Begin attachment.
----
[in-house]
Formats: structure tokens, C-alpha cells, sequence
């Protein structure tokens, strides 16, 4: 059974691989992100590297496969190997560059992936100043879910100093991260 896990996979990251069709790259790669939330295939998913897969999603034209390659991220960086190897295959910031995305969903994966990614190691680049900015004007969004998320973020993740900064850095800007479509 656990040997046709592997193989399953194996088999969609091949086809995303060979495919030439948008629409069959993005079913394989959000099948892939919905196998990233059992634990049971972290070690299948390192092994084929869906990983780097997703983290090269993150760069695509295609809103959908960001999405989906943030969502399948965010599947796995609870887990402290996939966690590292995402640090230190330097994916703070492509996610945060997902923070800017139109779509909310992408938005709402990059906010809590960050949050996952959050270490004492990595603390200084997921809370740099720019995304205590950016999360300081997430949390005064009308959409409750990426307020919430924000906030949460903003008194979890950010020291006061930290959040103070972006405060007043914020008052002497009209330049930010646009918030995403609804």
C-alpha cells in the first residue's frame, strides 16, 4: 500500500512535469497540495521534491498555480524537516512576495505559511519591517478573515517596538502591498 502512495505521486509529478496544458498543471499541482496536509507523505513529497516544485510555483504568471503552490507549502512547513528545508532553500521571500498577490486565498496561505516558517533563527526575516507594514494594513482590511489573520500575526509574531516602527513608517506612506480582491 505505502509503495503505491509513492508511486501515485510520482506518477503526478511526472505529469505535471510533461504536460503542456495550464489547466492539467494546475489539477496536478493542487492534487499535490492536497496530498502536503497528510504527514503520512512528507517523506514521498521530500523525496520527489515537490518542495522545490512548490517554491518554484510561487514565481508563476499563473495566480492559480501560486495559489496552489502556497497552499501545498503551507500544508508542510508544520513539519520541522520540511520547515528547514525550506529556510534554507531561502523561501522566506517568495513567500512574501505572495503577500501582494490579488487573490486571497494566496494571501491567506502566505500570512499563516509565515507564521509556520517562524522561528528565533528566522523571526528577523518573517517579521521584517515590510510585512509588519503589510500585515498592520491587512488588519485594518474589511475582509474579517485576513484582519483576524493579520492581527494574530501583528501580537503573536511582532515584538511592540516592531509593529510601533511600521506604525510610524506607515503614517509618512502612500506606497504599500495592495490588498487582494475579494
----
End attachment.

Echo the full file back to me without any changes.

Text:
[in-house]
Formats: structure tokens, C-alpha cells, sequence
């Protein structure tokens, strides 16, 4: 059974691989992100590297496969190997560059992936100043879910100093991260 896990996979990251069709790259790669939330295939998913897969999603034209390659991220960086190897295959910031995305969903994966990614190691680049900015004007969004998320973020993740900064850095800007479509 656990040997046709592997193989399953194996088999969609091949086809995303060979495919030439948008629409069959993005079913394989959000099948892939919905196998990233059992634990049971972290070690299948390192092994084929869906990983780097997703983290090269993150760069695509295609809103959908960001999405989906943030969502399948965010599947796995609870887990402290996939966690590292995402640090230190330097994916703070492509996610945060997902923070800017139109779509909310992408938005709402990059906010809590960050949050996952959050270490004492990595603390200084997921809370740099720019995304205590950016999360300081997430949390005064009308959409409750990426307020919430924000906030949460903003008194979890950010020291006061930290959040103070972006405060007043914020008052002497009209330049930010646009918030995403609804």
C-alpha cells in the first residue's frame, strides 16, 4: 500500500512535469497540495521534491498555480524537516512576495505559511519591517478573515517596538502591498 502512495505521486509529478496544458498543471499541482496536509507523505513529497516544485510555483504568471503552490507549502512547513528545508532553500521571500498577490486565498496561505516558517533563527526575516507594514494594513482590511489573520500575526509574531516602527513608517506612506480582491 505505502509503495503505491509513492508511486501515485510520482506518477503526478511526472505529469505535471510533461504536460503542456495550464489547466492539467494546475489539477496536478493542487492534487499535490492536497496530498502536503497528510504527514503520512512528507517523506514521498521530500523525496520527489515537490518542495522545490512548490517554491518554484510561487514565481508563476499563473495566480492559480501560486495559489496552489502556497497552499501545498503551507500544508508542510508544520513539519520541522520540511520547515528547514525550506529556510534554507531561502523561501522566506517568495513567500512574501505572495503577500501582494490579488487573490486571497494566496494571501491567506502566505500570512499563516509565515507564521509556520517562524522561528528565533528566522523571526528577523518573517517579521521584517515590510510585512509588519503589510500585515498592520491587512488588519485594518474589511475582509474579517485576513484582519483576524493579520492581527494574530501583528501580537503573536511582532515584538511592540516592531509593529510601533511600521506604525510610524506607515503614517509618512502612500506606497504599500495592495490588498487582494475579494